Kamala Surayya

Indian author and poet

Kamala Surayya (born Kamala; 31 March 1934 – 31 May 2009), popularly known by her one-time pen name Madhavikutty and Kamala Das, was an Indian English poet as well as a leading Malayalam author from Kerala.

Kamala Surayya

Quotes And Poem edit

There is a house now far away where once I received love……. That woman died, The house withdrew into silence, snakes moved Among books, I was then too young To read, and my blood turned cold like the moon How often I think of going There, to peer through blind eyes of windows or Just listen to the frozen air, Or in wild despair, pick an armful of Darkness to bring it here to lie Behind my bedroom door like a brooding Dog…you cannot believe, darling, Can you, that I lived in such a house and Was proud, and loved…. I who have lost My way and beg now at strangers' doors to Receive love, at least in small change? Kamala Surayya POEM ,(MY GRANDMOTHERS HOUSE)

                                                            === QUOTES ==

  • I am fed up with the Congress. I am beginning to prefer the BJP to the Congress, because the Congress is now more communal than the BJP, despite Ram Janmabhoomi. It is the Congress which evolved the Muslim votebank. ... In comparison, I prefer the BJP as an alternative, because it is less corrupt. The BJP at least loves the country. But I wish the BJP does not stress redundant issues like the Ram Janmabhoomi or other places of worship.
    • Kamala Surayya, quoted by Leela Menon (1996), and quoted from Elst, Koenraad (2014). Decolonizing the Hindu mind: Ideological development of Hindu revivalism. New Delhi: Rupa. p. 245.
  • I fell in love with a Muslim after my husband's death. He was kind and generous in the beginning. But I now feel one shouldn't change one's religion. It is not worth it. Also, I have been accused of being feminist. I am not a feminist, as it is understood. I don't hate men. I feel a woman is most attractive when she surrenders to her man. She is incomplete without a man.
    • Suresh Kohli: Still a rebel writer, The Hindu (August 13, 2006)
  • I am sinner, I am saint. I am the beloved and the betrayed. I have no joys that are not yours, no aches which are not yours. I too call myself I.
    • Kamala Suraiyya Das
  • All round me are words, and words and words, They grow on me like leaves, they never Seem to stop their slow growing From within... But I tell my self, words Are a nuisance, beware of them, they Can be so many things, a Chasm where running feet must pause, to Look, a sea with paralyzing waves, A blast of burning air or, A knife most willing to cut your best Friend's throat... Words are a nuisance, but. They grow on me like leaves on a tree, They never seem to stop their coming, From a silence, somewhere deep within...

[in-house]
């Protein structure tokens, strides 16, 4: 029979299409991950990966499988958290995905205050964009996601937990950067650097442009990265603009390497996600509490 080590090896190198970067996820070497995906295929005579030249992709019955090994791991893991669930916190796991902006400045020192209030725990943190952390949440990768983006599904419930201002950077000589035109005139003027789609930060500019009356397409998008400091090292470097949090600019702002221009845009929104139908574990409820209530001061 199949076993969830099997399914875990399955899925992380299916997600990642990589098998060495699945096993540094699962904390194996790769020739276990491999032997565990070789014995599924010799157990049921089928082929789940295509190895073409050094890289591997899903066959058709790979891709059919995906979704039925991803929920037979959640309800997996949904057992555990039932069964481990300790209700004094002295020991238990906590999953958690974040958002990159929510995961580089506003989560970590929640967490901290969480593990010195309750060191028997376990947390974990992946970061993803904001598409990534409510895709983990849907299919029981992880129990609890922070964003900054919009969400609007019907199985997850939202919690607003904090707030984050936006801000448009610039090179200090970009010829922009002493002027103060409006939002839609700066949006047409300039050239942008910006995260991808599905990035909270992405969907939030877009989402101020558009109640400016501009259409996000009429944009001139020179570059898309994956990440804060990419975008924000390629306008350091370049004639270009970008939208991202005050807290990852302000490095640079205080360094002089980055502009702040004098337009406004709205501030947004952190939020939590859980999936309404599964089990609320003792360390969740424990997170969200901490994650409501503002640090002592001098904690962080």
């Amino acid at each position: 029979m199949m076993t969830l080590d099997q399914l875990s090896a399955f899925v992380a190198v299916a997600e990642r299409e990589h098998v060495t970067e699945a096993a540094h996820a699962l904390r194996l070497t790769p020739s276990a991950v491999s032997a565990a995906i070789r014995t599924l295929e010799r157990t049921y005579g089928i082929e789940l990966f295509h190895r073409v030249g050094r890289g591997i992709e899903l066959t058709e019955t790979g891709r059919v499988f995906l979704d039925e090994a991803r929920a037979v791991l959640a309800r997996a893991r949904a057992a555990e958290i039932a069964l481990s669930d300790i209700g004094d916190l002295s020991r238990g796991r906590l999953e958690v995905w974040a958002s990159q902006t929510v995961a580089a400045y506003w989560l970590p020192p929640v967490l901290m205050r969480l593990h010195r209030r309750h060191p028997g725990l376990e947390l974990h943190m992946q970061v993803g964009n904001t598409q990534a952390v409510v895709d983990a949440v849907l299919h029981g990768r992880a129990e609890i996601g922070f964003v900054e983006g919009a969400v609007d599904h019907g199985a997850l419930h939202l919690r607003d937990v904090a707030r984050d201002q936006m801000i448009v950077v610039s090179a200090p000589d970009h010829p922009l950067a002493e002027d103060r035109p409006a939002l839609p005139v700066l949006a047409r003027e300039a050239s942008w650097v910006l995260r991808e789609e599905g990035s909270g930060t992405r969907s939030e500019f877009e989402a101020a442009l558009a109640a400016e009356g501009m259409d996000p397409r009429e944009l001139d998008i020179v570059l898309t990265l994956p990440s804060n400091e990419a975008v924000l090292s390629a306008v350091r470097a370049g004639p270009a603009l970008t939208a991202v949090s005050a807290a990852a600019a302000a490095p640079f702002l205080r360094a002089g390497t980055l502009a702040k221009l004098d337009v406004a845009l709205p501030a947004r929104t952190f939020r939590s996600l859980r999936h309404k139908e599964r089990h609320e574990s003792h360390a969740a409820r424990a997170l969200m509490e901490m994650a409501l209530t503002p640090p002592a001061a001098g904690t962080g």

• Kamala Suraiyya Das (Summer in Calcutta)
  • A book is a good substitute for a man. Fiction, preferably.
    • Kamala Suraiyya Das (Wages of Love)
  • Like other women writers of my class, I am expected to tame my talent to suit the comfort of my family.
    • Kamala Suraiyya Das (Wages of Love)
  • Wipe out the paints, unmould the clay, Let nothing remain of that yesterday.
    • Kamala Suraiyya Das (My Story: The Compelling Autobiography of the Most Contreversial Indian Writer)
  • Getting a man to love you is easy Only be honest about your wants as Woman. Stand nude before the glass with him So that he sees himself the stronger one And believes it so, and you so much more Softer, younger, lovelier. Admit your Admiration. Gift him all, Gift him what makes you woman, the scent of Long hair, the musk of sweat between the breasts, The warm shock of menstrual blood, and all your Endless female hungers. Oh yes, getting A man to love is easy, but living Without him afterwards may have to be Faced.
    • Kamala Suraiyya Das
  • You didn't ever love him, but you were sentimental about him.
    • Kamala Suraiyya Das (Wages of Love)
  • If wrappings of cloth can impart respectability, the most respectable persons are the Egyptian mummies, all wrapped in layers and layers of gauze.
    • Kamala Suraiyya Das (Wages of Love)
  • At sunset, on the river ban, Krishna Loved her for the last time and left. . . That night in her husband's arms, Radha felt So dead that he asked, What is wrong, Do you mind my kisses, love? And she said, Not not at all, but thought, What is It to the corpse if the maggots nip?
    • Kamala Suraiyya Das (The Descendants)
  • It is I who drink lonely Drinks at twelve, midnight, in hotels of strange towns, It is I who laugh, it is I who make love And then, feel shame, it is I who lie dying With a rattle in my throat. I am sinner, I am saint. I am the beloved and the Betrayed. I have no joys that are not yours, no Aches which are not yours. I too call myself I.
    • Kamala Suraiyya Das

External links edit

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